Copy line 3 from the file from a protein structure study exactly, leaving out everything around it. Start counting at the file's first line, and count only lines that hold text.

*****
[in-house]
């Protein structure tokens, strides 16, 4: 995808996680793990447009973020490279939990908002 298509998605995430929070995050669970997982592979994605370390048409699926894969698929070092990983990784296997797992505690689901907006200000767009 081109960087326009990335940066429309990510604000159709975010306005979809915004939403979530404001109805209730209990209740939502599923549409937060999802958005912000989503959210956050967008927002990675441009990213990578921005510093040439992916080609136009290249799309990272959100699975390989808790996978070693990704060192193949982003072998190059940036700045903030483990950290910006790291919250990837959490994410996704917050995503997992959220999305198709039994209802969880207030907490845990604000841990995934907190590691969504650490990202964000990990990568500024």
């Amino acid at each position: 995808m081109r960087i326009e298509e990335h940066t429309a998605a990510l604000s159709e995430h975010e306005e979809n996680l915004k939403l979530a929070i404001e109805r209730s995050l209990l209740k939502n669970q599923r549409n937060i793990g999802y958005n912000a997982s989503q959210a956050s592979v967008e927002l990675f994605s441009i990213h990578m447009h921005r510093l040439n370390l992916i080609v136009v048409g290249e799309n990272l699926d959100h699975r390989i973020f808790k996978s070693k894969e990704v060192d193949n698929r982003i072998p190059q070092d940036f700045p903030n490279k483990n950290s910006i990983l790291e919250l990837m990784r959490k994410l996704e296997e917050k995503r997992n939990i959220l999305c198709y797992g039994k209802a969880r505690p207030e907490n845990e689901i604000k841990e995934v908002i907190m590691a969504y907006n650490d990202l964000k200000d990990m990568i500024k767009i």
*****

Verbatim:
């Amino acid at each position: 995808m081109r960087i326009e298509e990335h940066t429309a998605a990510l604000s159709e995430h975010e306005e979809n996680l915004k939403l979530a929070i404001e109805r209730s995050l209990l209740k939502n669970q599923r549409n937060i793990g999802y958005n912000a997982s989503q959210a956050s592979v967008e927002l990675f994605s441009i990213h990578m447009h921005r510093l040439n370390l992916i080609v136009v048409g290249e799309n990272l699926d959100h699975r390989i973020f808790k996978s070693k894969e990704v060192d193949n698929r982003i072998p190059q070092d940036f700045p903030n490279k483990n950290s910006i990983l790291e919250l990837m990784r959490k994410l996704e296997e917050k995503r997992n939990i959220l999305c198709y797992g039994k209802a969880r505690p207030e907490n845990e689901i604000k841990e995934v908002i907190m590691a969504y907006n650490d990202l964000k200000d990990m990568i500024k767009i």